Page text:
The UW-Madison School of Pharmacy received $3,500 to fund student travel grants from Procter & Gamble for the 2013-2014 academic year. The grants support School of Pharmacy graduate and post-doctoral student toxicology researchers so they can travel to and attend a technical conference of their discipline to present their science and research results.
Procter & Gamble initiated the travel grant program as part of its commitment to support education and enhance opportunities for students to develop their careers. Graduate and post-doctoral students who received these travel grants are doing research in toxicology. 2013 marked the first year the UW-Madison School of Pharmacy received Procter & Gamble’s travel grants, with inaugural recipients including:
- Peter Hofsteen (2013), in the lab of Professors Warren Heideman and Richard E. Peterson, Pharmaceutical Sciences Division
- Kimberly Kyle (2014), in the lab of Professor Chad Vezina in Comparative Biosciences in the School of Veterinary Medicine
- Monica Yue (2014), in the lab of Professors Warren Heideman and Richard E. Peterson, Pharmaceutical Sciences Division
- Kevin Lanham (2014), in the lab of Professors Warren Heideman and Richard E. Peterson, Pharmaceutical Sciences Division
- Jessica Plavicki (2014), in the lab of Professors Warren Heideman and Richard E. Peterson, Pharmaceutical Sciences Division
- Andrew Schneider (2013), research associate in the lab of Professor Richard E. Peterson, Pharmaceutical Sciences Division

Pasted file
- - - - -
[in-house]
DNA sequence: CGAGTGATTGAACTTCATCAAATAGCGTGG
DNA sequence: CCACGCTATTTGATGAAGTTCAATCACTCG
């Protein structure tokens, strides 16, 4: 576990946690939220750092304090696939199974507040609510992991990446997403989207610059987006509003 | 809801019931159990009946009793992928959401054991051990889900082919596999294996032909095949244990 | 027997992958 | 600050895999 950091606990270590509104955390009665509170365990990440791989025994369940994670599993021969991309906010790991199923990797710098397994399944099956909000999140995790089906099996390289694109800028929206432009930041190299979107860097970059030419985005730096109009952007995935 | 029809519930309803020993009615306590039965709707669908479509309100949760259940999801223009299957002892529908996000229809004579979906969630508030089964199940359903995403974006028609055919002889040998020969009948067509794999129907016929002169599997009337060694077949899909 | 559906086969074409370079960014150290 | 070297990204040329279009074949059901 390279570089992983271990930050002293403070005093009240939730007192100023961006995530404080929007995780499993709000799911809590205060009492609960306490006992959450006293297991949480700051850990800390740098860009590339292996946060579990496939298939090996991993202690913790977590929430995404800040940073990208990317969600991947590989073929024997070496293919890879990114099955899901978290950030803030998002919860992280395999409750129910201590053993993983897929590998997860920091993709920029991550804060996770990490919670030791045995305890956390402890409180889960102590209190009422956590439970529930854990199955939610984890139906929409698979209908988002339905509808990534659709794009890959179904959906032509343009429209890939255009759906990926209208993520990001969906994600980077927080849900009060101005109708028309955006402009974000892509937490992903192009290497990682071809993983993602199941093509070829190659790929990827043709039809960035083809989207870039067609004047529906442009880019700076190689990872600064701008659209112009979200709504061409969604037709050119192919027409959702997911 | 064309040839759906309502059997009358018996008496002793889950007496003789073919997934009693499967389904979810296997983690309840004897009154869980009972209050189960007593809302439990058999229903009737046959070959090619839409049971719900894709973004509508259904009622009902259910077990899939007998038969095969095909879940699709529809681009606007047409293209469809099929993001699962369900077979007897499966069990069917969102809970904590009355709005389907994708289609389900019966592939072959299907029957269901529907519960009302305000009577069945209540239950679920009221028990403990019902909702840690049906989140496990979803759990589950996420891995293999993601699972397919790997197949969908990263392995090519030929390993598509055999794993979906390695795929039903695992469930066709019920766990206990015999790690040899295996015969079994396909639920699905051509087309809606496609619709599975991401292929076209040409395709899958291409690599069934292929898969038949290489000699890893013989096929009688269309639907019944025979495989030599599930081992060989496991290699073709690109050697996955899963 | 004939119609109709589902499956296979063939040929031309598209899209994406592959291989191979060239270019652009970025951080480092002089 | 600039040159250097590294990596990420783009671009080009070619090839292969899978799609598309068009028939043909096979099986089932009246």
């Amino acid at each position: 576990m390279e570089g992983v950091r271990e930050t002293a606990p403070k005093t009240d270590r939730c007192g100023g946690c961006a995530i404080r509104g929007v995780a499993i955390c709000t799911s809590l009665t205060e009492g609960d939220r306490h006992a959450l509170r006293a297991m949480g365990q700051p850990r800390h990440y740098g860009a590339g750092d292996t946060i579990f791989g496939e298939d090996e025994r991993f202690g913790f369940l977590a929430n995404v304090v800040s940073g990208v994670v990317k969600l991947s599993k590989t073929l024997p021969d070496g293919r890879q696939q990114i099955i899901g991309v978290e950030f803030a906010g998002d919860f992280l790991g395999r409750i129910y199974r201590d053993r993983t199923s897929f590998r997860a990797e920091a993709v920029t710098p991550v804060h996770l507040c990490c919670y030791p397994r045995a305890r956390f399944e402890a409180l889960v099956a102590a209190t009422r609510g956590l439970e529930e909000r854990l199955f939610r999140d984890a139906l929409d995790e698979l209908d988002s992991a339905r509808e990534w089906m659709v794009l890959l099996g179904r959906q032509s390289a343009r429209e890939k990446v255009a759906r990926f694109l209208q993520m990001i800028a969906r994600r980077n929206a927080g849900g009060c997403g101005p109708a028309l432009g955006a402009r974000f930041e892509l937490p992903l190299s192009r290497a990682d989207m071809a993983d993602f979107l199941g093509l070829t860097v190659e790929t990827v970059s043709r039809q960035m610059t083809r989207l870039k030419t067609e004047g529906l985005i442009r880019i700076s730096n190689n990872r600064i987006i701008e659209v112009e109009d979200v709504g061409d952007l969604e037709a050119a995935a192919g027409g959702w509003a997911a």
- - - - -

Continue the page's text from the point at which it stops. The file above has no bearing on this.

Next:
“Together, we are developing an interface between private industry and the School of Pharmacy, whereby private industry can share in the development of young toxicologists by facilitating travel to professional, technical conferences,” said Richard Peterson, PhD, professor at the School of Pharmacy. “Students have the opportunity to network and interact with colleagues at these meetings and also advance their research and ultimately, their career.”
With financial support from these grants, students are able to help pay for their travel to significant technical conferences, including the 2014 Society of Toxicology meeting this spring that four students will attend.
“Procter & Gamble created these travel grants from our recruiting budget as a way of recognizing the high-quality toxicological research conducted by graduate students and post-doctoral scientists at UW-Madison. Furthermore, we wanted to facilitate sharing of this work at significant technical conferences by these students who otherwise might struggle to secure funding to get to the meetings,” said Chris Kelling, PhD, Section Head – Global Biotechnology, Procter & Gamble, and former UW-Madison School of Pharmacy alumnus.
UW-Madison is regarded as one of Procter & Gamble’s top-tier recruiting schools for its quality research and development, and training done at the University. Procter & Gamble Recruiting at UW-Madison is a multi-disciplinary effort, seeking candidates from across campus [including Business (Finance/Accounting; Consumer Research), Engineering, Law, Chemical & Physical Sciences, and Life Sciences]. Several UW-Madison PhD scientists from the School of Pharmacy have been hired at Procter & Gamble to date.